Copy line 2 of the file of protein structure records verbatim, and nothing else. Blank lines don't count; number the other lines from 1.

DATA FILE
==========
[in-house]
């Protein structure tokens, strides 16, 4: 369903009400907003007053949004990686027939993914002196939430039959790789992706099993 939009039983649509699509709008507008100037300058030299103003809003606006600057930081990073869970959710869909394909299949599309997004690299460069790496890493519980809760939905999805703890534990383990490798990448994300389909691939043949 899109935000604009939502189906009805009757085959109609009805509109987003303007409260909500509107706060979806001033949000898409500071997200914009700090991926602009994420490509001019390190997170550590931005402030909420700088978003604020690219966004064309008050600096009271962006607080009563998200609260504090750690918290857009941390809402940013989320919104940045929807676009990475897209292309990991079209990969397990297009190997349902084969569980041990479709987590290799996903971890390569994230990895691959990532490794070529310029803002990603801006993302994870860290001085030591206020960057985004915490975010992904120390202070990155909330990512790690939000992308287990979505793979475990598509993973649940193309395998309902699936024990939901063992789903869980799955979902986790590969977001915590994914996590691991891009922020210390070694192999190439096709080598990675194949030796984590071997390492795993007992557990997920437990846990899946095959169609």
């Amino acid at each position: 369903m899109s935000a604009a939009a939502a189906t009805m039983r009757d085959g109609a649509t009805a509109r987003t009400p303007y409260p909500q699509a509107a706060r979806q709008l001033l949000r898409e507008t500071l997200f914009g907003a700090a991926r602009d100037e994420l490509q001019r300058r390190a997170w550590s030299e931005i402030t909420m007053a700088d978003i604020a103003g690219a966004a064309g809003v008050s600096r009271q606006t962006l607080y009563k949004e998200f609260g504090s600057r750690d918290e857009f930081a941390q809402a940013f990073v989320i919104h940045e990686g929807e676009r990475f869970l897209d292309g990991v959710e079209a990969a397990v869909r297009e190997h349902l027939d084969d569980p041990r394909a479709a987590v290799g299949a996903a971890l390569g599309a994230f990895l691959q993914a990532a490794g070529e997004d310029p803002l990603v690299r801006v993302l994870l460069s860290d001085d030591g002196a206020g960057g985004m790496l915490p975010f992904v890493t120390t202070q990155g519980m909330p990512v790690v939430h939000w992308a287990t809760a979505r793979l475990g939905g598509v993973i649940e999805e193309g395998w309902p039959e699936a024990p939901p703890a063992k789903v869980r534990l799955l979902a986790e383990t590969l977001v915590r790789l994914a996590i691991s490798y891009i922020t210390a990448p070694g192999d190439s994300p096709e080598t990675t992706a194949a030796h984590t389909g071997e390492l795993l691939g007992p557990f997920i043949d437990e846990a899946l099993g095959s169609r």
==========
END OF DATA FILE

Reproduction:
């Protein structure tokens, strides 16, 4: 369903009400907003007053949004990686027939993914002196939430039959790789992706099993 939009039983649509699509709008507008100037300058030299103003809003606006600057930081990073869970959710869909394909299949599309997004690299460069790496890493519980809760939905999805703890534990383990490798990448994300389909691939043949 899109935000604009939502189906009805009757085959109609009805509109987003303007409260909500509107706060979806001033949000898409500071997200914009700090991926602009994420490509001019390190997170550590931005402030909420700088978003604020690219966004064309008050600096009271962006607080009563998200609260504090750690918290857009941390809402940013989320919104940045929807676009990475897209292309990991079209990969397990297009190997349902084969569980041990479709987590290799996903971890390569994230990895691959990532490794070529310029803002990603801006993302994870860290001085030591206020960057985004915490975010992904120390202070990155909330990512790690939000992308287990979505793979475990598509993973649940193309395998309902699936024990939901063992789903869980799955979902986790590969977001915590994914996590691991891009922020210390070694192999190439096709080598990675194949030796984590071997390492795993007992557990997920437990846990899946095959169609």